Welcome to our fun page! In the midst of all the interesting, but technical content on our website, we thought we should feature some FLOW-3D results that are serious in nature, but not in appearance. Some of the simulations shown on this page were done to demonstrate a specific capability of FLOW-3D, while others were created out of pure whimsy. Many of these "fun" animations were modeled using the General Moving Object model, whose fluid structure interaction capabilities are unique to FLOW-3D.
We hope you enjoy this page and look forward to your contributions. If you have an animation you would like us to add to this page, please send us an email.
Jet Landing in Water
Safer Plane Landing!
This simulation of a jet landing in water was created using FLOW-3D CFD software. Courtesy of Professor Markus Schmid, FH Nurnberg.
This hydro plane simulation was created using FLOW-3D CFD software. Courtesy of Professor Markus Schmid, FH Nurnberg.
Ice Makes a Splash!
This droplet collision simulation was created using FLOW-3D CFD software. Courtesy of Professor Markus Schmid, FH Nurnberg.
This CFD simulation demonstrates the fluid structure interaction between an ice cube and a liquid. Courtesy of Professor Markus Schmid, FH Nurnberg. CFD software used: FLOW-3D.
Enjoy a Drink!
Enjoy this fun CFD simulation of a beer glass filling. This simulation was created using CFD software, FLOW-3D. Courtesy of Dan Gessler.
A wonderful animated greeting sent to us by our ever-creative customer and friend at Allard in Belgium, Mik Doms. Thanks, Mik!
This simulation could go on forever.
You don't have to choose just one kind of ice cream with this flavorful animation of a "zebra cone."
This simulation of an inverted pendulum is a representative example in control engineering.
Pacman Meets CFD
Simulaciones y Proyectos wishes all a
Feliz 2010 with this CFD simulation.
This pacman-like animation demonstrates a conceptual microfluidic device in which fluid is flowing through a series of interconnected channels. When the fluid reaches a corner in the channel it experiences an impulsive force which drives it out of the corner. The fluid is wetting relative to the channel surface so surface tension pulls the droplet down against the surface. Viscosity damps the motion until a droplet reaches another corner where it is accelerated again.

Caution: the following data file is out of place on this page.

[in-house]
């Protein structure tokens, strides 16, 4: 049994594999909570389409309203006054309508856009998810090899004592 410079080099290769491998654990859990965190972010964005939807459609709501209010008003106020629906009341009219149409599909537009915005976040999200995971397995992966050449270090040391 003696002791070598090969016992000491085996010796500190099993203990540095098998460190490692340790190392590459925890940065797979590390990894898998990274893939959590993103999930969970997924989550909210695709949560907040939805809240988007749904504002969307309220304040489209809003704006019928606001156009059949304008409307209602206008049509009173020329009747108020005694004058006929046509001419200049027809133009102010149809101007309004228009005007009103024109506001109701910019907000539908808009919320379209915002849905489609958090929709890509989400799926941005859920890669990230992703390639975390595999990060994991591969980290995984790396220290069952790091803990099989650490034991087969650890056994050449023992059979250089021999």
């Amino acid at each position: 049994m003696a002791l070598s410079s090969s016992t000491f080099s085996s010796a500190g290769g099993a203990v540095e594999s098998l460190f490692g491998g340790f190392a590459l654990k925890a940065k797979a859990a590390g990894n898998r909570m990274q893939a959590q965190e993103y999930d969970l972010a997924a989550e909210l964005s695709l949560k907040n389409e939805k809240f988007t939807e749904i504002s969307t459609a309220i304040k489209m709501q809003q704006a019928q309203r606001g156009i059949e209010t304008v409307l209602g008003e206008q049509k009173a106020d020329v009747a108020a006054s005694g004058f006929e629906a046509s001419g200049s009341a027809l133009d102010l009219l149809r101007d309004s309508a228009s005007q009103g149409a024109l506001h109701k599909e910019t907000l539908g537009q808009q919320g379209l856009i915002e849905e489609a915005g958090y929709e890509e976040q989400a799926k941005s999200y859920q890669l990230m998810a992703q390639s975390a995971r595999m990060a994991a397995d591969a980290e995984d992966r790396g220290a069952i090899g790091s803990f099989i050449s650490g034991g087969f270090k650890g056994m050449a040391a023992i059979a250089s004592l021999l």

CFD simulation using FLOW-3D Cast.
Courtesy of Allard-Europe nv.
A wall of water traverses a stepped channel forcing many solid objects to flow downstream.
This example demonstrates fluid/solid coupling and
spatial recognition of solid objects as they collide
with each other and with the channel bottom.
A boat, propelled by a prescribed force to the hull, speeds through the water, narrowly avoiding buoyant debris floating in the water.
Two solid objects with pinned connections swing back and forth, colliding at various times. Collision behavior between solid objects is defined by a coefficient of restitution and a friction factor
FLOW-3D shows its dark side as fluid is initialized as 3-D
text at time zero.
The transient solution makes the
melt as gravity draws it downward.
Sometimes accidents happen. But you can predict them with FLOW-3D.
Courtesy CFD Solutions.
Ball in Funnel
The Domino Effect
Going, going, gone: micro-collisions between two solids. Courtesy of Terrabyte (Japan).
Sometimes one simulation causes another simulation to be simulated. Simulation of domino collisions. This example demonstrates FLOW-3D’s ability to simulate spatial interaction between many solids.
FLOW-3D goes psychedelic.
Simulation of a Japanese bamboo water hammer. Courtesy of Terrabyte (Japan).
Ice Cream Cone
Mixing of Two Fluids
This animation is screaming for attention, but maybe it deserves it. FLOW-3D can simulate many physical processes — this simulation not only applies GMO, but uses the
Thixotropic Viscosity model. Courtesy of Terrabyte (Japan).
FLOW-3D can represent mixing with a passive
show varying concentrations. Variable density fluids can also be
simulated to show mixing or separation. Courtesy of Terrabyte (Japan).
Mug & Straw
A cooled-down animation demonstrates fluid-solid interaction and micro-collision. Courtesy of Dr.-Ing. Mario Oertel of University of Wuppertal.
The hustler meets the engineer in this early animation demonstrating the General Moving Objkect model's capabilities. This example demonstrates fluid/solid coupling and spatial recognition of pool balls (solid
as they collide with each other.
A rolling cylinder with a higher temperature than the tilted plate transfers heat to the plate as it rolls down the slope.
A falling bowl spills out liquid in a unconfined sloshing example.
A gyroscope is initialized at a high rotational velocity. Angular momentum keeps the object stable. Simulated with the general moving object model. Courtesy of Terrabyte (Japan).
A sphere moving through particles.
Tic Tac Toe
Various objects thrown about in a computational domain by a rotating cross. This example demonstrates spatial recognition of solid objects as the collide with each other.
Launch of a water-propelled model rocket. Courtesy of Terrabyte (Japan).
Bouncing Ice Cubes
This simulation depicts buoyant cubes with one cube initialized in the fluid and the other cube dropped into the fluid. This is an example of a completely coupled fluid structure interaction using the General Moving Object model.
Simulation of dolphins swimming.
Courtesy of Terrabyte (Japan).